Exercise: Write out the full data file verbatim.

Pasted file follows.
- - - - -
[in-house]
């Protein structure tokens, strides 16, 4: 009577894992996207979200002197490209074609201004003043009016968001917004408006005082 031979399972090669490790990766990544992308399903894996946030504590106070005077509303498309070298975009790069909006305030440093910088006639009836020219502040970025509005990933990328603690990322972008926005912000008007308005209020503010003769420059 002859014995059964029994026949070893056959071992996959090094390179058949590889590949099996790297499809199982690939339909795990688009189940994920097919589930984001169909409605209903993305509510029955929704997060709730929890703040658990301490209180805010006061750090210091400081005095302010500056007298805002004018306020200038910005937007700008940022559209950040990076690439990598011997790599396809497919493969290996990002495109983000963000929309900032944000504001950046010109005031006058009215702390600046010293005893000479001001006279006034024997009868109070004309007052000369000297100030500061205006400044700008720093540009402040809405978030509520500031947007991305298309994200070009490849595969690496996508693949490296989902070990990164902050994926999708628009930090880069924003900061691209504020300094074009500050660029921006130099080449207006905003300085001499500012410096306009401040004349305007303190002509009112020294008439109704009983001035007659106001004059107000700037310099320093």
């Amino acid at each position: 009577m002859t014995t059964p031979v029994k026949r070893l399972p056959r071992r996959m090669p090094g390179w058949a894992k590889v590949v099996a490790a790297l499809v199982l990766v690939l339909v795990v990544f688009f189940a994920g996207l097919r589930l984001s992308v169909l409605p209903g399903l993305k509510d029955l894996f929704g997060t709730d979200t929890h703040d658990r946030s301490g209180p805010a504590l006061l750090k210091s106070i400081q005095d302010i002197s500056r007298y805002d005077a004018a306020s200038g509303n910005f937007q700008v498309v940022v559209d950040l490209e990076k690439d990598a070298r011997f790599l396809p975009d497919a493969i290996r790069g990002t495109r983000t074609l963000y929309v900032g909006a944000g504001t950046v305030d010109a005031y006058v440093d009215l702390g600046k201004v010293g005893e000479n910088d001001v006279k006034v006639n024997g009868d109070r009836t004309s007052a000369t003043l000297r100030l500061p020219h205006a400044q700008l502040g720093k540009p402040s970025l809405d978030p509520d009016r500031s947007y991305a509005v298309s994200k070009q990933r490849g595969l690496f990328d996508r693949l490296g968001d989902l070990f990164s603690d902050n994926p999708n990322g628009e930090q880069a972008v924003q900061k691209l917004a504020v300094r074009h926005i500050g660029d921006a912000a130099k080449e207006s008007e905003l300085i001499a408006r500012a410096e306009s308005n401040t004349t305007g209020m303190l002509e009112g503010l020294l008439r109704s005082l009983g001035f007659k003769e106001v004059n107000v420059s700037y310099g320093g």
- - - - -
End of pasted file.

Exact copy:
[in-house]
């Protein structure tokens, strides 16, 4: 009577894992996207979200002197490209074609201004003043009016968001917004408006005082 031979399972090669490790990766990544992308399903894996946030504590106070005077509303498309070298975009790069909006305030440093910088006639009836020219502040970025509005990933990328603690990322972008926005912000008007308005209020503010003769420059 002859014995059964029994026949070893056959071992996959090094390179058949590889590949099996790297499809199982690939339909795990688009189940994920097919589930984001169909409605209903993305509510029955929704997060709730929890703040658990301490209180805010006061750090210091400081005095302010500056007298805002004018306020200038910005937007700008940022559209950040990076690439990598011997790599396809497919493969290996990002495109983000963000929309900032944000504001950046010109005031006058009215702390600046010293005893000479001001006279006034024997009868109070004309007052000369000297100030500061205006400044700008720093540009402040809405978030509520500031947007991305298309994200070009490849595969690496996508693949490296989902070990990164902050994926999708628009930090880069924003900061691209504020300094074009500050660029921006130099080449207006905003300085001499500012410096306009401040004349305007303190002509009112020294008439109704009983001035007659106001004059107000700037310099320093």
């Amino acid at each position: 009577m002859t014995t059964p031979v029994k026949r070893l399972p056959r071992r996959m090669p090094g390179w058949a894992k590889v590949v099996a490790a790297l499809v199982l990766v690939l339909v795990v990544f688009f189940a994920g996207l097919r589930l984001s992308v169909l409605p209903g399903l993305k509510d029955l894996f929704g997060t709730d979200t929890h703040d658990r946030s301490g209180p805010a504590l006061l750090k210091s106070i400081q005095d302010i002197s500056r007298y805002d005077a004018a306020s200038g509303n910005f937007q700008v498309v940022v559209d950040l490209e990076k690439d990598a070298r011997f790599l396809p975009d497919a493969i290996r790069g990002t495109r983000t074609l963000y929309v900032g909006a944000g504001t950046v305030d010109a005031y006058v440093d009215l702390g600046k201004v010293g005893e000479n910088d001001v006279k006034v006639n024997g009868d109070r009836t004309s007052a000369t003043l000297r100030l500061p020219h205006a400044q700008l502040g720093k540009p402040s970025l809405d978030p509520d009016r500031s947007y991305a509005v298309s994200k070009q990933r490849g595969l690496f990328d996508r693949l490296g968001d989902l070990f990164s603690d902050n994926p999708n990322g628009e930090q880069a972008v924003q900061k691209l917004a504020v300094r074009h926005i500050g660029d921006a912000a130099k080449e207006s008007e905003l300085i001499a408006r500012a410096e306009s308005n401040t004349t305007g209020m303190l002509e009112g503010l020294l008439r109704s005082l009983g001035f007659k003769e106001v004059n107000v420059s700037y310099g320093g």